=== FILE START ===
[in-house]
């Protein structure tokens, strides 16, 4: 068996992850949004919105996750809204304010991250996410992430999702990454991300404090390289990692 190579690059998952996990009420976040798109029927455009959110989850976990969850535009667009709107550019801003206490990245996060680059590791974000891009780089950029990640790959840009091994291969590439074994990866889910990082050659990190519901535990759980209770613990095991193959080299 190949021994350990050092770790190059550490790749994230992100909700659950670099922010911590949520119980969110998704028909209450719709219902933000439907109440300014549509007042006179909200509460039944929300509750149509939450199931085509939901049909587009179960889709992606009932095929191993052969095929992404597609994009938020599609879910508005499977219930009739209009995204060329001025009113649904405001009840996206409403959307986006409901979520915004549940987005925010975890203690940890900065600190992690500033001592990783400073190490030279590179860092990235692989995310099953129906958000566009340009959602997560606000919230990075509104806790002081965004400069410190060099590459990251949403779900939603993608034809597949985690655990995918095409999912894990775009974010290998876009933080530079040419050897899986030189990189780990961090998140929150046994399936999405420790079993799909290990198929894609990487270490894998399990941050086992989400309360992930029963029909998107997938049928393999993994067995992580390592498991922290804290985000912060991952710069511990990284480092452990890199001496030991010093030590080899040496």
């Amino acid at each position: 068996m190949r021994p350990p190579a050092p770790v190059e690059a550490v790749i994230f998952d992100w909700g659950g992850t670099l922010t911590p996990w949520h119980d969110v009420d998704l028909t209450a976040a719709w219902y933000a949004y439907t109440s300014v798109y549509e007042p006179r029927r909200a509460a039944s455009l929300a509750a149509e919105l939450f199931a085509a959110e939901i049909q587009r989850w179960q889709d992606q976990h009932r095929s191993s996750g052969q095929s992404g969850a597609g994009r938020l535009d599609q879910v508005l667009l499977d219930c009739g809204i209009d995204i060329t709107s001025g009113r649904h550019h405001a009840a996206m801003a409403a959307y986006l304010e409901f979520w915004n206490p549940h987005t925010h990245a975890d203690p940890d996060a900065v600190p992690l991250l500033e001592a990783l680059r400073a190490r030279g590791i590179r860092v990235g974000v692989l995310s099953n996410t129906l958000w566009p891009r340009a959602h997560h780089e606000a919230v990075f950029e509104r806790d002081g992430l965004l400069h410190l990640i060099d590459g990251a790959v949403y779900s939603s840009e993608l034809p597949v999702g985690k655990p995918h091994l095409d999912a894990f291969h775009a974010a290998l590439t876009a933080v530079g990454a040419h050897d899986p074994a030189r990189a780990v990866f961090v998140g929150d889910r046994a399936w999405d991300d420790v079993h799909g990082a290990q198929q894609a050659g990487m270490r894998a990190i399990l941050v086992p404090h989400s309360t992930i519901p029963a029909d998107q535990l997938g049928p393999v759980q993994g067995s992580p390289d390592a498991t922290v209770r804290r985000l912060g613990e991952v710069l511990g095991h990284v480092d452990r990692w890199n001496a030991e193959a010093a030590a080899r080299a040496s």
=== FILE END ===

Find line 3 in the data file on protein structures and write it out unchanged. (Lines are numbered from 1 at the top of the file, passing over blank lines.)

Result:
């Amino acid at each position: 068996m190949r021994p350990p190579a050092p770790v190059e690059a550490v790749i994230f998952d992100w909700g659950g992850t670099l922010t911590p996990w949520h119980d969110v009420d998704l028909t209450a976040a719709w219902y933000a949004y439907t109440s300014v798109y549509e007042p006179r029927r909200a509460a039944s455009l929300a509750a149509e919105l939450f199931a085509a959110e939901i049909q587009r989850w179960q889709d992606q976990h009932r095929s191993s996750g052969q095929s992404g969850a597609g994009r938020l535009d599609q879910v508005l667009l499977d219930c009739g809204i209009d995204i060329t709107s001025g009113r649904h550019h405001a009840a996206m801003a409403a959307y986006l304010e409901f979520w915004n206490p549940h987005t925010h990245a975890d203690p940890d996060a900065v600190p992690l991250l500033e001592a990783l680059r400073a190490r030279g590791i590179r860092v990235g974000v692989l995310s099953n996410t129906l958000w566009p891009r340009a959602h997560h780089e606000a919230v990075f950029e509104r806790d002081g992430l965004l400069h410190l990640i060099d590459g990251a790959v949403y779900s939603s840009e993608l034809p597949v999702g985690k655990p995918h091994l095409d999912a894990f291969h775009a974010a290998l590439t876009a933080v530079g990454a040419h050897d899986p074994a030189r990189a780990v990866f961090v998140g929150d889910r046994a399936w999405d991300d420790v079993h799909g990082a290990q198929q894609a050659g990487m270490r894998a990190i399990l941050v086992p404090h989400s309360t992930i519901p029963a029909d998107q535990l997938g049928p393999v759980q993994g067995s992580p390289d390592a498991t922290v209770r804290r985000l912060g613990e991952v710069l511990g095991h990284v480092d452990r990692w890199n001496a030991e193959a010093a030590a080899r080299a040496s």